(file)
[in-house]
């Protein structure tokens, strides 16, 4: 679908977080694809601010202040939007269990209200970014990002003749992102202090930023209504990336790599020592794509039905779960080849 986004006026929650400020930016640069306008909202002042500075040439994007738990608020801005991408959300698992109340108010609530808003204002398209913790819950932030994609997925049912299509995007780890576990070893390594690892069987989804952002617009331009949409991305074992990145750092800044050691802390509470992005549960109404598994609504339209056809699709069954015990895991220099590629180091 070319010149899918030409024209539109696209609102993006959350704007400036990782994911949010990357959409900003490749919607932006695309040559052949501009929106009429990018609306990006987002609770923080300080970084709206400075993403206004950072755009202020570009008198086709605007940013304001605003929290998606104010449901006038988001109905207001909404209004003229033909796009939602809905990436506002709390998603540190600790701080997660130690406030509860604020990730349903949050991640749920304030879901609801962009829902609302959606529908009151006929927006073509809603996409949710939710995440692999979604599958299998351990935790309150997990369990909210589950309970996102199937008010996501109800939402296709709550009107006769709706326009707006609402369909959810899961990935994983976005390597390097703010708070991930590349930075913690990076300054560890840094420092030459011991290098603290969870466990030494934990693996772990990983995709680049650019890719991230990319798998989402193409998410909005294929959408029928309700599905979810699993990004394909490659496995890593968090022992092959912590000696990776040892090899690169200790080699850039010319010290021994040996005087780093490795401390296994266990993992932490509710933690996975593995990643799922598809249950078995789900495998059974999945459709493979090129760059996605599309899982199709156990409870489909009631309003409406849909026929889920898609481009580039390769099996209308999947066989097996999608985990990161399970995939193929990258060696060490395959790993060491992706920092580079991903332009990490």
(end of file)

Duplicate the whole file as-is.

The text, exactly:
[in-house]
């Protein structure tokens, strides 16, 4: 679908977080694809601010202040939007269990209200970014990002003749992102202090930023209504990336790599020592794509039905779960080849 986004006026929650400020930016640069306008909202002042500075040439994007738990608020801005991408959300698992109340108010609530808003204002398209913790819950932030994609997925049912299509995007780890576990070893390594690892069987989804952002617009331009949409991305074992990145750092800044050691802390509470992005549960109404598994609504339209056809699709069954015990895991220099590629180091 070319010149899918030409024209539109696209609102993006959350704007400036990782994911949010990357959409900003490749919607932006695309040559052949501009929106009429990018609306990006987002609770923080300080970084709206400075993403206004950072755009202020570009008198086709605007940013304001605003929290998606104010449901006038988001109905207001909404209004003229033909796009939602809905990436506002709390998603540190600790701080997660130690406030509860604020990730349903949050991640749920304030879901609801962009829902609302959606529908009151006929927006073509809603996409949710939710995440692999979604599958299998351990935790309150997990369990909210589950309970996102199937008010996501109800939402296709709550009107006769709706326009707006609402369909959810899961990935994983976005390597390097703010708070991930590349930075913690990076300054560890840094420092030459011991290098603290969870466990030494934990693996772990990983995709680049650019890719991230990319798998989402193409998410909005294929959408029928309700599905979810699993990004394909490659496995890593968090022992092959912590000696990776040892090899690169200790080699850039010319010290021994040996005087780093490795401390296994266990993992932490509710933690996975593995990643799922598809249950078995789900495998059974999945459709493979090129760059996605599309899982199709156990409870489909009631309003409406849909026929889920898609481009580039390769099996209308999947066989097996999608985990990161399970995939193929990258060696060490395959790993060491992706920092580079991903332009990490």